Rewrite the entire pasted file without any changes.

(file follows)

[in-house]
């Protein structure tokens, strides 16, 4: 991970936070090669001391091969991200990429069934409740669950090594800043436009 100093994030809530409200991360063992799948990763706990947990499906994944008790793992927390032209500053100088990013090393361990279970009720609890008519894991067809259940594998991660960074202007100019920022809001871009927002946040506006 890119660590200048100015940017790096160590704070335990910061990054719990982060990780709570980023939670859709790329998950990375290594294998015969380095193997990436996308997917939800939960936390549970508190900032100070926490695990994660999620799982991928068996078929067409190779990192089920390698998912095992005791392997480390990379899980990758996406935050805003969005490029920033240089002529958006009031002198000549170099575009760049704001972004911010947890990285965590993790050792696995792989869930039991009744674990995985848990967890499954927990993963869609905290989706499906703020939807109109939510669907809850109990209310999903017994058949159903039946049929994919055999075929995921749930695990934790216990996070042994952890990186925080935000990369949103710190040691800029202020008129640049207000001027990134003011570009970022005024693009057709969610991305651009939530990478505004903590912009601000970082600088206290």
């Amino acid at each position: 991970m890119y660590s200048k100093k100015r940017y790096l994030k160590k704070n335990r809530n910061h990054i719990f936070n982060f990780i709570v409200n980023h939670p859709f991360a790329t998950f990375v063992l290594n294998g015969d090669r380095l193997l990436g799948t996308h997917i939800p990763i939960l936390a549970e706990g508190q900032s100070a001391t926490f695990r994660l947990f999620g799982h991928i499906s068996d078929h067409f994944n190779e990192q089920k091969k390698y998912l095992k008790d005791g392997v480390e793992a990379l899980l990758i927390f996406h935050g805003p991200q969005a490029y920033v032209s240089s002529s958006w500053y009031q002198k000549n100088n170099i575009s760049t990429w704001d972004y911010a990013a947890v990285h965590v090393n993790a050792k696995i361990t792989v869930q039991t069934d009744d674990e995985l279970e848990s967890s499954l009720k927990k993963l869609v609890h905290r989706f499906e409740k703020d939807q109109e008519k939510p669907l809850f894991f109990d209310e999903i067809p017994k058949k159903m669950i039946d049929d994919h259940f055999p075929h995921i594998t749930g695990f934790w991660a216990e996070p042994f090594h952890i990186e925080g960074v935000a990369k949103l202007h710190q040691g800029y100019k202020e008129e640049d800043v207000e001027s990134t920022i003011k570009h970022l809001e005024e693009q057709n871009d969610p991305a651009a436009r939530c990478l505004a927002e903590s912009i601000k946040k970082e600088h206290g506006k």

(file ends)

[in-house]
């Protein structure tokens, strides 16, 4: 991970936070090669001391091969991200990429069934409740669950090594800043436009 100093994030809530409200991360063992799948990763706990947990499906994944008790793992927390032209500053100088990013090393361990279970009720609890008519894991067809259940594998991660960074202007100019920022809001871009927002946040506006 890119660590200048100015940017790096160590704070335990910061990054719990982060990780709570980023939670859709790329998950990375290594294998015969380095193997990436996308997917939800939960936390549970508190900032100070926490695990994660999620799982991928068996078929067409190779990192089920390698998912095992005791392997480390990379899980990758996406935050805003969005490029920033240089002529958006009031002198000549170099575009760049704001972004911010947890990285965590993790050792696995792989869930039991009744674990995985848990967890499954927990993963869609905290989706499906703020939807109109939510669907809850109990209310999903017994058949159903039946049929994919055999075929995921749930695990934790216990996070042994952890990186925080935000990369949103710190040691800029202020008129640049207000001027990134003011570009970022005024693009057709969610991305651009939530990478505004903590912009601000970082600088206290």
């Amino acid at each position: 991970m890119y660590s200048k100093k100015r940017y790096l994030k160590k704070n335990r809530n910061h990054i719990f936070n982060f990780i709570v409200n980023h939670p859709f991360a790329t998950f990375v063992l290594n294998g015969d090669r380095l193997l990436g799948t996308h997917i939800p990763i939960l936390a549970e706990g508190q900032s100070a001391t926490f695990r994660l947990f999620g799982h991928i499906s068996d078929h067409f994944n190779e990192q089920k091969k390698y998912l095992k008790d005791g392997v480390e793992a990379l899980l990758i927390f996406h935050g805003p991200q969005a490029y920033v032209s240089s002529s958006w500053y009031q002198k000549n100088n170099i575009s760049t990429w704001d972004y911010a990013a947890v990285h965590v090393n993790a050792k696995i361990t792989v869930q039991t069934d009744d674990e995985l279970e848990s967890s499954l009720k927990k993963l869609v609890h905290r989706f499906e409740k703020d939807q109109e008519k939510p669907l809850f894991f109990d209310e999903i067809p017994k058949k159903m669950i039946d049929d994919h259940f055999p075929h995921i594998t749930g695990f934790w991660a216990e996070p042994f090594h952890i990186e925080g960074v935000a990369k949103l202007h710190q040691g800029y100019k202020e008129e640049d800043v207000e001027s990134t920022i003011k570009h970022l809001e005024e693009q057709n871009d969610p991305a651009a436009r939530c990478l505004a927002e903590s912009i601000k946040k970082e600088h206290g506006k």